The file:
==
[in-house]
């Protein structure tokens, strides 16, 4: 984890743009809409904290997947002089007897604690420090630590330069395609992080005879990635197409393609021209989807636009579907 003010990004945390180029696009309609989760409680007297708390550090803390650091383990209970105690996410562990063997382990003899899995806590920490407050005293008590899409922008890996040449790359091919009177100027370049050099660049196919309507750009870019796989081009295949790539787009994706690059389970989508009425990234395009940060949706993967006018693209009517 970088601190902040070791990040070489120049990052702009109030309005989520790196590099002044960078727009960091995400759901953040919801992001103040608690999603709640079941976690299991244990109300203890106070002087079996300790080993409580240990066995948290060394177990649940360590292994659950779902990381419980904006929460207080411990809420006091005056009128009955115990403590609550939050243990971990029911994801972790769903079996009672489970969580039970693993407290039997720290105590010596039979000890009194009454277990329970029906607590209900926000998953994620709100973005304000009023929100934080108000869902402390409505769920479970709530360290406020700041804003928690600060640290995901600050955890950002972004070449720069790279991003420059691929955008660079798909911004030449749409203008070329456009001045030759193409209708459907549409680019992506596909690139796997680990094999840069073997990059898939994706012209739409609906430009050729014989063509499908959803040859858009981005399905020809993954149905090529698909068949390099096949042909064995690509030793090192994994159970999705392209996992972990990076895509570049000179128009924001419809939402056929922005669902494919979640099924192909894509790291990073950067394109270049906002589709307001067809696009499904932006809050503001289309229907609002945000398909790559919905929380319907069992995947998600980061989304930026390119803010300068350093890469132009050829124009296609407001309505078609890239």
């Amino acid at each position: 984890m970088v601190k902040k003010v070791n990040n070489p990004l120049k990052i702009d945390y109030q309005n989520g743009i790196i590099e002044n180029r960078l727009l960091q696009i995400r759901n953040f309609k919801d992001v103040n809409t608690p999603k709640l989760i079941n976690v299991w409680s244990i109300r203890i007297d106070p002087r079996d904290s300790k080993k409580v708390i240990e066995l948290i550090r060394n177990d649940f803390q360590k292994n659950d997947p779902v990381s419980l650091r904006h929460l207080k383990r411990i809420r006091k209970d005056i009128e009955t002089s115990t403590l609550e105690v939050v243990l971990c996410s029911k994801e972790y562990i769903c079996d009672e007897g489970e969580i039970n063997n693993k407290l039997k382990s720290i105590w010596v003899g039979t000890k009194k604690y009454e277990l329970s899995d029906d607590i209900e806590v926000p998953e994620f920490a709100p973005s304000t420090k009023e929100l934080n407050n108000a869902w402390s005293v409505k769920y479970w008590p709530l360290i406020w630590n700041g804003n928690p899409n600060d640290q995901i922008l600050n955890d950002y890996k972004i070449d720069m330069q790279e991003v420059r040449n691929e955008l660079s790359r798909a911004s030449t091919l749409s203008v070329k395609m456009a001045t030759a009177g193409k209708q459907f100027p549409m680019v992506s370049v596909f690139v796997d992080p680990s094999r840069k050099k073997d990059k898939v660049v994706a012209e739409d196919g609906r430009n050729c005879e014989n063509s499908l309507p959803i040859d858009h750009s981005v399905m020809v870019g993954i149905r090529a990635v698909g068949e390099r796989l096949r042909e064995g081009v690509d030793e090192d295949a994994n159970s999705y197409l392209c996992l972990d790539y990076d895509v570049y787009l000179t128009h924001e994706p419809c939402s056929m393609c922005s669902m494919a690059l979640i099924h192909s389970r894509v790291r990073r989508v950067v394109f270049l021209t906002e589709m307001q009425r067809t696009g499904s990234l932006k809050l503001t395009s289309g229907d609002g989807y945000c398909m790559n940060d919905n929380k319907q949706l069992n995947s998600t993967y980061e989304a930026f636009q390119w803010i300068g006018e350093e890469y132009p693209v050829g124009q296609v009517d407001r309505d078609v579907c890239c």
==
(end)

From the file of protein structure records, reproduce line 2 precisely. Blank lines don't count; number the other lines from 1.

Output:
């Protein structure tokens, strides 16, 4: 984890743009809409904290997947002089007897604690420090630590330069395609992080005879990635197409393609021209989807636009579907 003010990004945390180029696009309609989760409680007297708390550090803390650091383990209970105690996410562990063997382990003899899995806590920490407050005293008590899409922008890996040449790359091919009177100027370049050099660049196919309507750009870019796989081009295949790539787009994706690059389970989508009425990234395009940060949706993967006018693209009517 970088601190902040070791990040070489120049990052702009109030309005989520790196590099002044960078727009960091995400759901953040919801992001103040608690999603709640079941976690299991244990109300203890106070002087079996300790080993409580240990066995948290060394177990649940360590292994659950779902990381419980904006929460207080411990809420006091005056009128009955115990403590609550939050243990971990029911994801972790769903079996009672489970969580039970693993407290039997720290105590010596039979000890009194009454277990329970029906607590209900926000998953994620709100973005304000009023929100934080108000869902402390409505769920479970709530360290406020700041804003928690600060640290995901600050955890950002972004070449720069790279991003420059691929955008660079798909911004030449749409203008070329456009001045030759193409209708459907549409680019992506596909690139796997680990094999840069073997990059898939994706012209739409609906430009050729014989063509499908959803040859858009981005399905020809993954149905090529698909068949390099096949042909064995690509030793090192994994159970999705392209996992972990990076895509570049000179128009924001419809939402056929922005669902494919979640099924192909894509790291990073950067394109270049906002589709307001067809696009499904932006809050503001289309229907609002945000398909790559919905929380319907069992995947998600980061989304930026390119803010300068350093890469132009050829124009296609407001309505078609890239």